And the tale has made its way to the Americas. Mutsmag and Muncimeg, in the Appalachians, are identical to Molly Whuppie. Meg is a typical girl's name, and I've seen theories that the "muts" in Mutsmag means "dirty" (making the name a similar construction to Cinderella). It could also be "muns," small, or from the Scottish "munsie," an "odd-looking or ridiculously-dressed person" (see McCarthy). German "mut" is bravery. (See a rundown of name theories here.)
In the 1930s, "Belle Finette" was recorded in Missouri. Peg Bearskin is a variant from Newfoundland.
In Old-Fashioned Fairy Tales (1882) by Juliana Horatia Ewing, we have "The Little Darner," where a young girl uses her darning skills to charm and manipulate an ogre.
One of the largest differences between the male and female variants of 327B is the naming pattern. Male heroes of 327B are likely to be stunted in growth - a dwarf, a half-man, or a precocious newborn infant.
Le Petit Poucet is "when born no bigger than one's thumb" - earning him his name. In English, he has been called Thumbling, Little Tom Thumb, or Hop o' My Thumb. The last name is my favorite, since it helps to distinguish him. Note that despite the confusion of names, he is not really a thumbling character. His size is only remarked upon at his birth. He is thumb-sized at birth, but in the story proper, he is apparently an unusually small but still perfectly normal child.
Look at other similar heroes' names:
The names of girls who fight ogres focus on the heroine's intelligence or beauty (or lack of beauty). The heroine is often a youngest child, but I have never encountered a version where she's tiny, as Hop o' My Thumb is. The girl's appearance can play a role in the tale, but if so, the focus is usually on her being dirty, wild or hairy. Where the hero of 327B is shrunken and shrimpy, the heroine has a masculine appearance. Máirín Rua has a beard; Fatma the Beautiful disguises herself as an old man.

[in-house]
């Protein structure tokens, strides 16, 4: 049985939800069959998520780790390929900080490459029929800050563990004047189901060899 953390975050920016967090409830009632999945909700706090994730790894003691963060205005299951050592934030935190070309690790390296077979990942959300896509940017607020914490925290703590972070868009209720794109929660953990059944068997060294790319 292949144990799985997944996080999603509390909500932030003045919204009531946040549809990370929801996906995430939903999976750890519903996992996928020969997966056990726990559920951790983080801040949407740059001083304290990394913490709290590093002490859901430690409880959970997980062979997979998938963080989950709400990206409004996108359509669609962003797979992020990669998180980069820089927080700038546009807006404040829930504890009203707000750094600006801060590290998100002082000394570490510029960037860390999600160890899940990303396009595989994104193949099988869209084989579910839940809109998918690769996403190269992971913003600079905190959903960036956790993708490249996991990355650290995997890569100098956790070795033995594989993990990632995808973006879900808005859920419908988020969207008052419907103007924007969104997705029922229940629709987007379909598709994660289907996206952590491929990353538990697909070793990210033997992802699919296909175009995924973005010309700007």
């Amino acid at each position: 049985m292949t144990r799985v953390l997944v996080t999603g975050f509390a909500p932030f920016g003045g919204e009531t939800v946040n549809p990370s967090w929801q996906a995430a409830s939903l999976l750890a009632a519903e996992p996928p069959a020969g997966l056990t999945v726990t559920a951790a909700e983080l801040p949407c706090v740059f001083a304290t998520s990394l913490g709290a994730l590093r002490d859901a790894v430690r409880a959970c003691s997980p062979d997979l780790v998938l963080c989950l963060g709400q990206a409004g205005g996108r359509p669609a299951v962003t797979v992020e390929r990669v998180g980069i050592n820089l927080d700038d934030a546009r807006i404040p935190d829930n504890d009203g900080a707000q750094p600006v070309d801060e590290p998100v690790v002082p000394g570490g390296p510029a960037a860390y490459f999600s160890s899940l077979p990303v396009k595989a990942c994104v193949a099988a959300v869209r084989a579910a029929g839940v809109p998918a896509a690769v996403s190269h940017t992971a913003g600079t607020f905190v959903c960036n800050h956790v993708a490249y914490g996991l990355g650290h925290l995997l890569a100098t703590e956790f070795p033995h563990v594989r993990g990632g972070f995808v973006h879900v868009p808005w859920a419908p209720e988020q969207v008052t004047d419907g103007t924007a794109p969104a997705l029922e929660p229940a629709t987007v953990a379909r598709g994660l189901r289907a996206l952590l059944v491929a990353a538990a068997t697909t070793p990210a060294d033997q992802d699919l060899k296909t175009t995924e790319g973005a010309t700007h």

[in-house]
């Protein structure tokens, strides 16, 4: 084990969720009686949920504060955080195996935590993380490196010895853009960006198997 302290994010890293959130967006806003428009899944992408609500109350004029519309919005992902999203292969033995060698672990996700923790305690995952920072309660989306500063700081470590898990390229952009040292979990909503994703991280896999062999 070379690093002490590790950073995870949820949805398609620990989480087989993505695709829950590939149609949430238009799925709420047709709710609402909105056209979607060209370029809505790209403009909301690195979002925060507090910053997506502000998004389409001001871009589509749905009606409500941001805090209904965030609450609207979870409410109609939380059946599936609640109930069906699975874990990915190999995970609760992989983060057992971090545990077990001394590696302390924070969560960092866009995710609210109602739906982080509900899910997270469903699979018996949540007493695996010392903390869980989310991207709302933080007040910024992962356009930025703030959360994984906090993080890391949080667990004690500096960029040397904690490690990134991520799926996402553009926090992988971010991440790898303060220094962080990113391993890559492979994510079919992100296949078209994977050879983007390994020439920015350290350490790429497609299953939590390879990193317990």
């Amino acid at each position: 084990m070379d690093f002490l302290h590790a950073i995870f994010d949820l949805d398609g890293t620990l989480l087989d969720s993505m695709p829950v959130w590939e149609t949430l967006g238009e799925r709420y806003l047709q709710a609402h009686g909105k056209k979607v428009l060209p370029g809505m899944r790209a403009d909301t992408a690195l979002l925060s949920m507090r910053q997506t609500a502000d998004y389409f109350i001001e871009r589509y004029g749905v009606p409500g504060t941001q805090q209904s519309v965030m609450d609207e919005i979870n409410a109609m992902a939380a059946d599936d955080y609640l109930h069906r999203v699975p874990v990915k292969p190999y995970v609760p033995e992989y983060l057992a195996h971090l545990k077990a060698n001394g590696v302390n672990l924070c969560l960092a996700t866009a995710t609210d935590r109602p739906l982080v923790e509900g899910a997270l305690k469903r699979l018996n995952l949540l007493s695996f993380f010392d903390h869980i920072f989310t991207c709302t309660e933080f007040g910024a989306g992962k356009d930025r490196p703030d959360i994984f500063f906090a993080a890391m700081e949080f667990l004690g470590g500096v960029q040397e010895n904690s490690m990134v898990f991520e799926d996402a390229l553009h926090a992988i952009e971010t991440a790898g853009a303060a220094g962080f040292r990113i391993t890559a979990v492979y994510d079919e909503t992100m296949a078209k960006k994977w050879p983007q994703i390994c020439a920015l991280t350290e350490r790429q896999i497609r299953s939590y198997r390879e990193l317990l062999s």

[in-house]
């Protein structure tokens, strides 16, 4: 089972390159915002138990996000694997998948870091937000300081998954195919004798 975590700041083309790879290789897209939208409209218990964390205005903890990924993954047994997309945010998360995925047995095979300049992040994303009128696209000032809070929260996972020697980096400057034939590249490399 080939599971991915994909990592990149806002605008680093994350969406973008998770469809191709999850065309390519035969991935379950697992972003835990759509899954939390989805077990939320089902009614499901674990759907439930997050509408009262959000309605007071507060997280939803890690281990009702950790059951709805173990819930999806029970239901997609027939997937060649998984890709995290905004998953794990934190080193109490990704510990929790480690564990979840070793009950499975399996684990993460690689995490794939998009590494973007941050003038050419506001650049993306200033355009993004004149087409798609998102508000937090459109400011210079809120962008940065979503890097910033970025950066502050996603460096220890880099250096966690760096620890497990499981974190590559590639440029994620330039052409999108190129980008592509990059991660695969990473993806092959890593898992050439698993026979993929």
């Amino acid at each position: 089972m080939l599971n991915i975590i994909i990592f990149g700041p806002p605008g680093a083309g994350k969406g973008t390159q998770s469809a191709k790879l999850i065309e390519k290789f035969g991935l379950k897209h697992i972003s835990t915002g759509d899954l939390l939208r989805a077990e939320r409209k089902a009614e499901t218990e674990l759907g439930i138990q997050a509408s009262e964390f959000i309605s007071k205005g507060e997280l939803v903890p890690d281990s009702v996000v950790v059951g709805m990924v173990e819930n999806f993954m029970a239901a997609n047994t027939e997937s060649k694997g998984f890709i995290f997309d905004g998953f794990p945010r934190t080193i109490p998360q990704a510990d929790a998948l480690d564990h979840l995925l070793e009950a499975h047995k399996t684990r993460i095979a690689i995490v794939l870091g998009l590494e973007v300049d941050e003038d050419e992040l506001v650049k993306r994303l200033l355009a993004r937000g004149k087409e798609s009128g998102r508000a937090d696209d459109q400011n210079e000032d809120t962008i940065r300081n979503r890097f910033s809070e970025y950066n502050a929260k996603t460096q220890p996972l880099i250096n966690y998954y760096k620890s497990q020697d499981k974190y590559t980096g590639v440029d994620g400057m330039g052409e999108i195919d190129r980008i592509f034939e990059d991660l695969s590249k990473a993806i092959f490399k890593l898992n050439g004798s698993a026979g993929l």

Outside Type 327B, there are still other female characters who face trials similar to Hop o' my Thumb and Molly Whuppie. Aarne-Thompson 327A, "The Children and the Witch," includes "Hansel and Gretel" (German) and "Nennello and Nennella" (Italian). Nennello and Nennella mean something like "little dwarf boy and little dwarf girl." Nennella, with her name and her adventure being swallowed by a large fish, is the closest to a Thumbling character. Bâpkhâdi, in a tale from India, is born from a blister on her father's thumb - a birth similar to many thumbling stories. In the opening to the tale, her parents abandon her and her six older sisters in the woods. However, after this episode, the tale turns into Cinderella.
In Aarne-Thompson type 711, the beautiful and the ugly twin, an ugly sister protects a more beautiful sister, fights otherworldly forces, and wins a husband. This encompasses the Norwegian "Tatterhood," Scottish "Katie Crackernuts," and French Canadian "La Poiluse." It overlaps with previously mentioned tales like Mairin Rua and Peg Bearskin.
One central motif to 327B is the trick where the hero swaps clothes, beds, or another identifying object, so that the villain kills their own offspring by mistake. This motif appears in in many other tales, even ones with completely different plots. A girl plays this trick in a Lyela tale from Africa mentioned by Christine Goldberg. In fact, one of the oldest appearances of this motif appears in Greek myth. There, two women - Ino and Themisto - play the roles of trickster heroine and villain.
Madame D’Aulnoy’s “The Bee and the Orange Tree” and the Grimms’ "Sweetheart Roland" and "Okerlo" are very similar to 327B. However, they are their own tale type, ATU 313 or “The Magic Flight.” In these tales, a young woman is always the one fighting off the witch or ogre. She’s the one who switches hats, steals magic tools, and rescues others. The main difference is that while the heroes of ATU 327 are lost children, the heroes of ATU 313 are young lovers.
But back to the the basic 327B tale. Both "The Dwarf and the Giant" and "Small Boy Defeats the Ogre" are flawed names, given that stories where a girl defeats the ogre are so widespread. These ogre-slaying girls pop up in Ireland, Scotland, Hungary, France, Egypt, and Persia, and have thrived in the Americas. I fully expect to find more out there.
Researching folktales and fairies, with a focus on common tale types.